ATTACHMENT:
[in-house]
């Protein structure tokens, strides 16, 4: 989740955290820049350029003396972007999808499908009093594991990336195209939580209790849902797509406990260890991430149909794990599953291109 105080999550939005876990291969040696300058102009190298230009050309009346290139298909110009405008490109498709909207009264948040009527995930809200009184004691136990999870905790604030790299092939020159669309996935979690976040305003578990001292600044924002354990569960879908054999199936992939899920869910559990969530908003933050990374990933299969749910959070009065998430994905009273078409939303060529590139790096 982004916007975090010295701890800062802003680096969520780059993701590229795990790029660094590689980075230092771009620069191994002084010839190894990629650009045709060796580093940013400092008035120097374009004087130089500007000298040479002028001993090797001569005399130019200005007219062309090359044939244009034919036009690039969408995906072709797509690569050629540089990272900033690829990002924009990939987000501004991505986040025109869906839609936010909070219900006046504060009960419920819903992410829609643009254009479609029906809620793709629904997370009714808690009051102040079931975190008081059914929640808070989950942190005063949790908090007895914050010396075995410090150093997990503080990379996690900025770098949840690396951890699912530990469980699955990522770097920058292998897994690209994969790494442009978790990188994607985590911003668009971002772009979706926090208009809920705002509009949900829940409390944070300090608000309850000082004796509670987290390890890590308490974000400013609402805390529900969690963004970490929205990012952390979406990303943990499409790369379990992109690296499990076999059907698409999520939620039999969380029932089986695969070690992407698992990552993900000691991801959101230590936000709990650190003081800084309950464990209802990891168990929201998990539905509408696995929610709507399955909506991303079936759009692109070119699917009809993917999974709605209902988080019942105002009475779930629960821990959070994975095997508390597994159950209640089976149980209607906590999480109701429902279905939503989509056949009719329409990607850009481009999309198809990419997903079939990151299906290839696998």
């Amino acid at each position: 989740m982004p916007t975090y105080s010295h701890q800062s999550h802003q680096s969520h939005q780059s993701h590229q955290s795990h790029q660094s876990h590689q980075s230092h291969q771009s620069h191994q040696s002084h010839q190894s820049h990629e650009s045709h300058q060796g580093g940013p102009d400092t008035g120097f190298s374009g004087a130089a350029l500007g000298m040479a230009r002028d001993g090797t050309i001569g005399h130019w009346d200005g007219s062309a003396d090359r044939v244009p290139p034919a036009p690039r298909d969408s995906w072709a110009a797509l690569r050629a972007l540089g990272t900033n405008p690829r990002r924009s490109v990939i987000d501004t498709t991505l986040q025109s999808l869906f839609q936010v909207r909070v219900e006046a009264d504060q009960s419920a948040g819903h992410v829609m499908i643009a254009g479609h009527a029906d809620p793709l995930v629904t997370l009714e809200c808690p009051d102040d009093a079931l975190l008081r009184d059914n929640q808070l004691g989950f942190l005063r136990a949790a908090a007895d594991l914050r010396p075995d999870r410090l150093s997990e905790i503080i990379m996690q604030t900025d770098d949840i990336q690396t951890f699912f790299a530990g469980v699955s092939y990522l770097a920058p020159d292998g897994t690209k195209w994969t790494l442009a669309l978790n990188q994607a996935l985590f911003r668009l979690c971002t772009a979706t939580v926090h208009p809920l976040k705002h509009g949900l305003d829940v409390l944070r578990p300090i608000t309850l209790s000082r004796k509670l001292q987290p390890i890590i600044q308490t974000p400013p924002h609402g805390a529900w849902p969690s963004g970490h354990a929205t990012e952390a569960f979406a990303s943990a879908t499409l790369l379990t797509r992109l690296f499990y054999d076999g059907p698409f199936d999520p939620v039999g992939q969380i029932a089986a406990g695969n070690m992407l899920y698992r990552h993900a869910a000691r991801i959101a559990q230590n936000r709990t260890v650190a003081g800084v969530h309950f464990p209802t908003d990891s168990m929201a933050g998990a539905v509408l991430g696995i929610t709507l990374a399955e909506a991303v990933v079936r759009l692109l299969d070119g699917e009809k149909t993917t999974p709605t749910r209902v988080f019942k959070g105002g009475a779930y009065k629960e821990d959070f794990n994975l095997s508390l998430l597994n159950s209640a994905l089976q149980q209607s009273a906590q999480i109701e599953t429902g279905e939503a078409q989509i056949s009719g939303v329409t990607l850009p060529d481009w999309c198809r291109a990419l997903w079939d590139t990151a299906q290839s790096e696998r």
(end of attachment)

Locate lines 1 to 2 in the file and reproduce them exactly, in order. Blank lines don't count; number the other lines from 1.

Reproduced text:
[in-house]
């Protein structure tokens, strides 16, 4: 989740955290820049350029003396972007999808499908009093594991990336195209939580209790849902797509406990260890991430149909794990599953291109 105080999550939005876990291969040696300058102009190298230009050309009346290139298909110009405008490109498709909207009264948040009527995930809200009184004691136990999870905790604030790299092939020159669309996935979690976040305003578990001292600044924002354990569960879908054999199936992939899920869910559990969530908003933050990374990933299969749910959070009065998430994905009273078409939303060529590139790096 982004916007975090010295701890800062802003680096969520780059993701590229795990790029660094590689980075230092771009620069191994002084010839190894990629650009045709060796580093940013400092008035120097374009004087130089500007000298040479002028001993090797001569005399130019200005007219062309090359044939244009034919036009690039969408995906072709797509690569050629540089990272900033690829990002924009990939987000501004991505986040025109869906839609936010909070219900006046504060009960419920819903992410829609643009254009479609029906809620793709629904997370009714808690009051102040079931975190008081059914929640808070989950942190005063949790908090007895914050010396075995410090150093997990503080990379996690900025770098949840690396951890699912530990469980699955990522770097920058292998897994690209994969790494442009978790990188994607985590911003668009971002772009979706926090208009809920705002509009949900829940409390944070300090608000309850000082004796509670987290390890890590308490974000400013609402805390529900969690963004970490929205990012952390979406990303943990499409790369379990992109690296499990076999059907698409999520939620039999969380029932089986695969070690992407698992990552993900000691991801959101230590936000709990650190003081800084309950464990209802990891168990929201998990539905509408696995929610709507399955909506991303079936759009692109070119699917009809993917999974709605209902988080019942105002009475779930629960821990959070994975095997508390597994159950209640089976149980209607906590999480109701429902279905939503989509056949009719329409990607850009481009999309198809990419997903079939990151299906290839696998």